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The names Justine and Juliette could be familiar to the reader from the works of de Sade. Justine is the humble, religious sister, who suffers passively from the hand of faith, always hoping for a better future. While Juliette embraces her inner slut and tries to manipulate everyone with her sexual tricks. It is clear that Manzetti used de Sade's girls as a model for his own sisters. The novel takes place in an apocalyptic future, the last days of Earth and humanity. Overpopulation, poverty, lethal diseases, hunger and rampant violence and madness. Justine and Juliette are sixteen years old sisters who are sold to the greedy Madame of a bordello. The story follows their ordeals and adventures which are mostly deviant sexual activities. This main plot is often interrupted by separate short scenes and stories which paint a picture about life in general in this decaying future world. The big problem with this book is the writing style. Alessandro Manzetti has published poems too, and his poetry is obvious in his prose too. He doesn't write anything simply and cleanly, he puts endless similes and metaphors in every scene, but it often just feels forced and makes the novel confusing and hard to read. Especially when sometimes he breaks off in the middle of a scene to start telling us some unrelevant thing or happening. This novel absolutly lacks natural flow, you need every ounce of your concentration to understand what is happening exactly or what is he talking about. In this regard this book is somewhat similar to Burroughs' Naked Lunch. If you like brooding over dark poems and doesn't mind a slow read or frequent interruptions, then maybe you will like this novel too.
Alessandro Manzetti is an author whose poetry I greatly admire. This review steps away from his poetry and enters the realms of extreme horror. Shanti: The Sadist Heaven is not a book for everyone. If your sensibilities are offended by graphic sex, acts of depravity, cannibalism, and other such extremes please stay away! Those of you that are familiar with the Marquis de Sade will know what to expect. Yeah, it’s extreme!
The story takes place in a futuristic Paris where anarchy reigns and survival of the fittest is the only way to exist. Juliette and Justine are orphaned sisters who are sent to Sainte Marie College which is run by a transgender madame. Here the sisters are to be taught what it takes to get ahead in this apocalyptic world. One sister will thrive in this new no-holds-barred environment while the other clings to hope while enduring the basest of defilements. Amongst the ruins of what once was lies Shanti the Holy City, only a few are allowed to pass through its gates.
This is an extremely intense story. One that could have gone in another direction that would have made it pure smut. But… this is written by a Bram Stoker award-winning author that really knows how to write! Manzetti is a true artist that can speak of the most vilest of acts and yet, there is a lyrical quality that makes it all sound so beautiful. His way with language keeps the words flowing and the pacing spot-on.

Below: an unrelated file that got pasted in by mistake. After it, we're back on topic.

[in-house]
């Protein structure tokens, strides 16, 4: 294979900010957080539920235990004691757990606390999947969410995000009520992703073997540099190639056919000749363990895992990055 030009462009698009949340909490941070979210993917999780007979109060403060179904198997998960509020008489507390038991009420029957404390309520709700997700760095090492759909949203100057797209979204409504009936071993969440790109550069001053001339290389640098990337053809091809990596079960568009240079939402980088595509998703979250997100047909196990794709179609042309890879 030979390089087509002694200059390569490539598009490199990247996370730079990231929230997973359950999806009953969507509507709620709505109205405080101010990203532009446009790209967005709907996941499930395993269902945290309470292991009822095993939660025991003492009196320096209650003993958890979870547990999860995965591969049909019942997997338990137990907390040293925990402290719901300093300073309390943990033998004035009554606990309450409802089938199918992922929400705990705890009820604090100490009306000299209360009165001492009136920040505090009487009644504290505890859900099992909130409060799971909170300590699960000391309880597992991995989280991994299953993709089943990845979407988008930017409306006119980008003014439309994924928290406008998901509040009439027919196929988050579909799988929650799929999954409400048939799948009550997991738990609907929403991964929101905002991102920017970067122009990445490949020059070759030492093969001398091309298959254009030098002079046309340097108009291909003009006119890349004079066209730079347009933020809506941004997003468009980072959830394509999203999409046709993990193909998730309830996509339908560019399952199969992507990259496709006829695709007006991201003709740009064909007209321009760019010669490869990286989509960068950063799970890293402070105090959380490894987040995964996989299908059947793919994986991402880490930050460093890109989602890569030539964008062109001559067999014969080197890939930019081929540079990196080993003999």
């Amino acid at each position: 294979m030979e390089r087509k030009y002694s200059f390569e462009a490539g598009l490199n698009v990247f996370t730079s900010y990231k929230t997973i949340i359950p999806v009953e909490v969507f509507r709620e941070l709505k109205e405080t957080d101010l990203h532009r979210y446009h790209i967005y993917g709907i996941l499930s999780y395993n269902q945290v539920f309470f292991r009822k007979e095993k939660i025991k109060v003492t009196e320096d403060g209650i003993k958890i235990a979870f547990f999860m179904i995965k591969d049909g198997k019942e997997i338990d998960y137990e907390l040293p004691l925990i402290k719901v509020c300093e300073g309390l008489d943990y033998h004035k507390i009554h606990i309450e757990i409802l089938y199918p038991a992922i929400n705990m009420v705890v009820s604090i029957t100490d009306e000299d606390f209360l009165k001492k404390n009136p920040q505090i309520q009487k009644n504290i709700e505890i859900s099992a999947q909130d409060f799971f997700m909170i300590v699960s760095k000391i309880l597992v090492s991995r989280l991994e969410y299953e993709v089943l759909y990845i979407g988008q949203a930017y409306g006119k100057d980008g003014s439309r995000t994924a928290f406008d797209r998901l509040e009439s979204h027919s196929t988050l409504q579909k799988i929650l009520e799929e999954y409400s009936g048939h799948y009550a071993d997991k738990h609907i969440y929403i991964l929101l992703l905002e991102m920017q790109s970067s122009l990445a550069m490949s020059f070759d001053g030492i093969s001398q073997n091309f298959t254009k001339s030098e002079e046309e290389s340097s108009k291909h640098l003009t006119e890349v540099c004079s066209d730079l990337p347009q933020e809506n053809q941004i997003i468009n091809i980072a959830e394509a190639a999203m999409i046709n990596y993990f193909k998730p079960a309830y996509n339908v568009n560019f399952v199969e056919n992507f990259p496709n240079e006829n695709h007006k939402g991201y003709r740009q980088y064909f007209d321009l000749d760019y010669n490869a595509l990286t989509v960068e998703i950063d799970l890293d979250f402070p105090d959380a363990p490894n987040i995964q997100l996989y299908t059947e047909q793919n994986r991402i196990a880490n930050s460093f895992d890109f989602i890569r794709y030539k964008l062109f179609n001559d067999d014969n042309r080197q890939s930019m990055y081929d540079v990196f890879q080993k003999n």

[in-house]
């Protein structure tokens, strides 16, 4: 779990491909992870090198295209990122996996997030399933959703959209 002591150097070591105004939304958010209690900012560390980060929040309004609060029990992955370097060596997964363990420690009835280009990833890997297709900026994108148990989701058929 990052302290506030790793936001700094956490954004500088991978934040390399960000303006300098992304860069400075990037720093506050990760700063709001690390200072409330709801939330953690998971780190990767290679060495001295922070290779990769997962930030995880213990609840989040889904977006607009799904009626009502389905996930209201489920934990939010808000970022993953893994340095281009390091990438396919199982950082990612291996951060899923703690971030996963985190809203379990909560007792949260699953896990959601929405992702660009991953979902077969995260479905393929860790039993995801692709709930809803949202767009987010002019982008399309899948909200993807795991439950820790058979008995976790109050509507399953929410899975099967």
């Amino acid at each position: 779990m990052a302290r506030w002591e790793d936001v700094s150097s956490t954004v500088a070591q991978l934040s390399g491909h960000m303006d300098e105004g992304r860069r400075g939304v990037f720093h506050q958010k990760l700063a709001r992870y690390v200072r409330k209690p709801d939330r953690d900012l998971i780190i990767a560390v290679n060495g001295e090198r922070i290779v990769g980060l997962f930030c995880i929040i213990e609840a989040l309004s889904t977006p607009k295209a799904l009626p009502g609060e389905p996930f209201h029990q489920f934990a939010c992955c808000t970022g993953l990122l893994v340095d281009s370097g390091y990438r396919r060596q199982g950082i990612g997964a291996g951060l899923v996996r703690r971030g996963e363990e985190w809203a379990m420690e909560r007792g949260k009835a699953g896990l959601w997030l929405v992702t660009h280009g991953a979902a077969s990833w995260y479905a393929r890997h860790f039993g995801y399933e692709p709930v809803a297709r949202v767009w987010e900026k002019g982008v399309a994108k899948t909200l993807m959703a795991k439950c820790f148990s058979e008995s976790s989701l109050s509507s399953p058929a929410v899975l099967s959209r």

For me, not usually a fan of extreme horror I can say that I enjoyed this story. Those of you that are into this type of horror will not be disappointed. The quality of writing and the ability to make sense of the depravity which occurs in keeping within the context of the story has me giving this book a 5-star rating.
I had many long hours of travel last week, but I wasn’t bored. I read Shanti by Alessandro Manzetti and the miles and hours vanished like the suffering people in his tale. It’s not light reading and I advise the squeamish and easily frightened to stay away from this world.
But for the less timid among us, Shanti is a wonderful, horrible story. It reads like poetry that spins the spasmodic dance of mortality into a ballet. The word play is beautiful. There were sentences I stopped to savor, rolling the puzzle of words across my mind to extract every bit of nuance. Lovely words knit together to make brilliant tapestries of horror… the scenarios Manzetti creates threaten to haunt the reader long after the final page.
No boundaries stand in this book and nothing is sacred. Manzetti explores every aspect of depravity along these pages through the combined voice of the inhabitants of Paris, or what is left of it. Possibly the most frightening part of the story is the fragments of ourselves we see mirrored in Manzetti’s alien Paris.
Between the smoking, chemical rains perversion finds a way to survive, preying on the defenseless. It is a world of eat, or be eaten in a diseased landscape that whispers to us of now, our present day. It warns us of what we might be, given the right push. Worst of all, it questions what we might want to be.
This is not a book for everyone. It is not a book for most. It is a book for those brave enough to delve into the worst of humanity. Those who resurface will have treasure.
Necro is extreme reading. I normally enjoy their books. It’s practically the home of Ed Lee an author I love. I just can’t stomach a book with so much child torture porn in it. Boys and girls getting tortured, sodomized, and raped is not literature . If someone can change my mind about the subject matter I will change my review. Sadism and hell is no reason to publish a book rife with kids being used in the way the author has.
This is one crazy horrific read, not for the faint of heart. Graphic to a horror standard and beyond, I sat through it and somehow survived it. It is quite disturbing but delivers the story of hope fow the two orphans.